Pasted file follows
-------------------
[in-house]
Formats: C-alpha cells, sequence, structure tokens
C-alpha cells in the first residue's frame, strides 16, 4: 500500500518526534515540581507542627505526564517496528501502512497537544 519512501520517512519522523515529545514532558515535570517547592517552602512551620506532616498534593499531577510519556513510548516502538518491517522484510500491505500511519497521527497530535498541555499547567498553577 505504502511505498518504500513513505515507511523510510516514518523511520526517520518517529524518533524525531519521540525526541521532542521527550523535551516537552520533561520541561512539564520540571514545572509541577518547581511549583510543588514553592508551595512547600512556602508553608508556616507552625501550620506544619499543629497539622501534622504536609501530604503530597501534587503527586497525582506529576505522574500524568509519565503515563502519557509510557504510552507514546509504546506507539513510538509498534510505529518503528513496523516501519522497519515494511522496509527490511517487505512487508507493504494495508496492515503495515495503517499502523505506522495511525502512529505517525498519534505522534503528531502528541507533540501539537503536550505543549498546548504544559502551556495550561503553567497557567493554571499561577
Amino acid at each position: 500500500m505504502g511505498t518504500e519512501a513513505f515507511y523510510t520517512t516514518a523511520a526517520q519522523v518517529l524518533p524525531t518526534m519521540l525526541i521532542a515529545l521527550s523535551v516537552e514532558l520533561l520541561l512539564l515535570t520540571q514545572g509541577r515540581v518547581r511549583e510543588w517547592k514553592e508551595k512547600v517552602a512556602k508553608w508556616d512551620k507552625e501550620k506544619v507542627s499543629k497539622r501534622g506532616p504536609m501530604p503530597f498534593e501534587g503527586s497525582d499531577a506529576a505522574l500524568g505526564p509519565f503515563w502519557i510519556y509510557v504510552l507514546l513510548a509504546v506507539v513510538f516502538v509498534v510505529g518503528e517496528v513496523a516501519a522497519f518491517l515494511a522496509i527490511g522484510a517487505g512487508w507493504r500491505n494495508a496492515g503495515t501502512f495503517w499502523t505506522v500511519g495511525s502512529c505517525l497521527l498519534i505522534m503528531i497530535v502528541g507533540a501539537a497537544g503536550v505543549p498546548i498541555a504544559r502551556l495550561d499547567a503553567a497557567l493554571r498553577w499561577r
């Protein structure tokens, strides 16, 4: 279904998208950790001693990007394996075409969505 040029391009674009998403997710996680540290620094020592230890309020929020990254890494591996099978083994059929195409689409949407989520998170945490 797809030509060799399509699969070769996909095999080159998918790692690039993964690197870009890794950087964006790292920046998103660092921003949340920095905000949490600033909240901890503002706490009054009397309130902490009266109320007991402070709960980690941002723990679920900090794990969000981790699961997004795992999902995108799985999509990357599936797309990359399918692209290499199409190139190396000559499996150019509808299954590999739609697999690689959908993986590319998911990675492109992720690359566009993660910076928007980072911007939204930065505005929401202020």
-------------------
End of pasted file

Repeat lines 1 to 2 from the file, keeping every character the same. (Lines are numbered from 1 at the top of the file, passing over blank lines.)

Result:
[in-house]
Formats: C-alpha cells, sequence, structure tokens